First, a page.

On February 20, Singapore police told the Financial Times that they had already examined the hard drive.
The couple, however, doubts that because the police description of the drive doesn't match the one they found in their son's apartment, they said.
The drive shows someone accessing it for only three minutes the night their son died and then again four days later, right before the parents visited his apartment for the first time, the parents said.
A forensic analysis of the drive shows someone reviewing, creating and deleting files during those two access events, the family said. That forensic analysis was conducted by a computer expert, the family said.
Singapore officials have invited the Todds to a coroner's inquest, scheduled to be held sometime this month. The parents aren't saying whether they would to return to Singapore.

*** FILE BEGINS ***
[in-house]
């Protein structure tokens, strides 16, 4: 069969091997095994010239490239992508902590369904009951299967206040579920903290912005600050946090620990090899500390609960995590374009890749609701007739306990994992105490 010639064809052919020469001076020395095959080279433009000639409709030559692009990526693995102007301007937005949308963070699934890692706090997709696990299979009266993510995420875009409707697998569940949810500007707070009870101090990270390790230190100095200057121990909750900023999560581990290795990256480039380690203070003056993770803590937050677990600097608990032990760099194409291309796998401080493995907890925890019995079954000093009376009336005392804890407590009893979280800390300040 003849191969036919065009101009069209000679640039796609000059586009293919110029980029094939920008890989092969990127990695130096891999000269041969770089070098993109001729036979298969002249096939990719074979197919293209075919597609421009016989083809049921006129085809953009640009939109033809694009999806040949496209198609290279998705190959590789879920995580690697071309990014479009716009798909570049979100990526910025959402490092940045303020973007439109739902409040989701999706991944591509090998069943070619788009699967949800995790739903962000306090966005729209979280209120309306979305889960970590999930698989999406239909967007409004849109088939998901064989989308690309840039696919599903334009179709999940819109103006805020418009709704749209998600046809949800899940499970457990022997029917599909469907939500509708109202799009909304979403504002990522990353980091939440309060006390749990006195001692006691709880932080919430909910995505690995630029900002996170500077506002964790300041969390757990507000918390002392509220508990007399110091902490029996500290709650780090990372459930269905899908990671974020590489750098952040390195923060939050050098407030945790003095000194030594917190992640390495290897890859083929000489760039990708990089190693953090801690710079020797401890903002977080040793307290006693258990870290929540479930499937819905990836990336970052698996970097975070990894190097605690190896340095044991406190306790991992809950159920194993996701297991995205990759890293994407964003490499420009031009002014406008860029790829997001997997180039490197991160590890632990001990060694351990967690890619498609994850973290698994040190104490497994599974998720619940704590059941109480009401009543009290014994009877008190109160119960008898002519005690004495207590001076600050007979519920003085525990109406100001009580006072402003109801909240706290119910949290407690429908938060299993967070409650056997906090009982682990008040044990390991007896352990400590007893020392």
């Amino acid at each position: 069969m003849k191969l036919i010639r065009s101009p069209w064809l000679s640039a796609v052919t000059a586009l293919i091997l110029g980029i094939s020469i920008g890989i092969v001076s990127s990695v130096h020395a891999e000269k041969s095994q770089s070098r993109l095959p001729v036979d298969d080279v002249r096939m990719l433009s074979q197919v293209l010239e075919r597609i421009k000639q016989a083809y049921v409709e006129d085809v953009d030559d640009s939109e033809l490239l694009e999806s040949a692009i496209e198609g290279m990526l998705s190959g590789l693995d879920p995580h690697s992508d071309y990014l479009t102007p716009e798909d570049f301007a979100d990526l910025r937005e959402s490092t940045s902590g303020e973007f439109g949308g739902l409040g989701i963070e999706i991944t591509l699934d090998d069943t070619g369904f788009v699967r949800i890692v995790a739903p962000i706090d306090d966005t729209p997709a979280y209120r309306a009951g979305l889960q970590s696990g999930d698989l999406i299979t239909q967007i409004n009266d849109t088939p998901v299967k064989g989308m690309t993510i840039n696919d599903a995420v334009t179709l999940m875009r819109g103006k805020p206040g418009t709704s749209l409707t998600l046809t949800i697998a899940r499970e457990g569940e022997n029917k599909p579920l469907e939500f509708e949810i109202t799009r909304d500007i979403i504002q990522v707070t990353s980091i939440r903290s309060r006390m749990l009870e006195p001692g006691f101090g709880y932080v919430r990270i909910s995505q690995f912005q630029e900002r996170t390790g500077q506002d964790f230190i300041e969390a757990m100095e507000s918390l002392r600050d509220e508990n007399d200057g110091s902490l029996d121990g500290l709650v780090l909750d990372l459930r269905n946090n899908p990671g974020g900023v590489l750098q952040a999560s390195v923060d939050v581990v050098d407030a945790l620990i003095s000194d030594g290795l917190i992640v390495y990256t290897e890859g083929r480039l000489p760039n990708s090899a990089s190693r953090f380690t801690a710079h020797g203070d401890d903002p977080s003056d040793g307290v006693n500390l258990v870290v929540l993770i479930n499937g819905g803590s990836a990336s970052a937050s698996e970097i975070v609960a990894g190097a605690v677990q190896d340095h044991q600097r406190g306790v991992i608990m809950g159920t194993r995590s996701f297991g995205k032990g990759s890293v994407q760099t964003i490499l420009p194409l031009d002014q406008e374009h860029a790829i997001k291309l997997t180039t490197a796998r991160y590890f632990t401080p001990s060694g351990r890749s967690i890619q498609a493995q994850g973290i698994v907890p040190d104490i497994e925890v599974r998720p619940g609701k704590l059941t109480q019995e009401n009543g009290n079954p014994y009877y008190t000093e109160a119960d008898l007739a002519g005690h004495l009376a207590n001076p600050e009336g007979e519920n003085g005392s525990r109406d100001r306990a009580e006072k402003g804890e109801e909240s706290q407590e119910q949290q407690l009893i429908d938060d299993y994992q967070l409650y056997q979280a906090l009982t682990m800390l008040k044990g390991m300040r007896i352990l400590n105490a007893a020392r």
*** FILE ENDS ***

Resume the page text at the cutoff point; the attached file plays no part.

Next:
Meanwhile, Max Baucus (D-Montana), chairman of the Senate Finance Committee, said his staff has met with U.S. Embassy and Singaporean officials in Singapore, and he has spoken with White House officials "to ensure this issue on their radar," a spokeswoman said.
Rick Todd had pictures taken of his son's body when it was returned to the United States.
The photos show bruises on Shane Todd's hands and a lump on his forehead, which the independent forensic pathologist said showed a fight, the parents said. The back of Shane Todd's neck was cut, the family said.
Shane Todd most likely was strangled by a wire, the pathologist told the family. Bruises also indicated that Shane Todd was trying to squeeze his hands under the wire, the family said. There was little fluid in his lungs; hanging typically takes several minutes making the lungs heavy with fluid, the pathologist told the parents.
"It's hard," Rick Todd said. "Every time I open those pictures, it's difficult.
"But we will go to the ends of the Earth to see justice is done," he said.
Copyright 2013 by CNN NewSource. All rights reserved. This material may not be published, broadcast, rewritten or redistributed.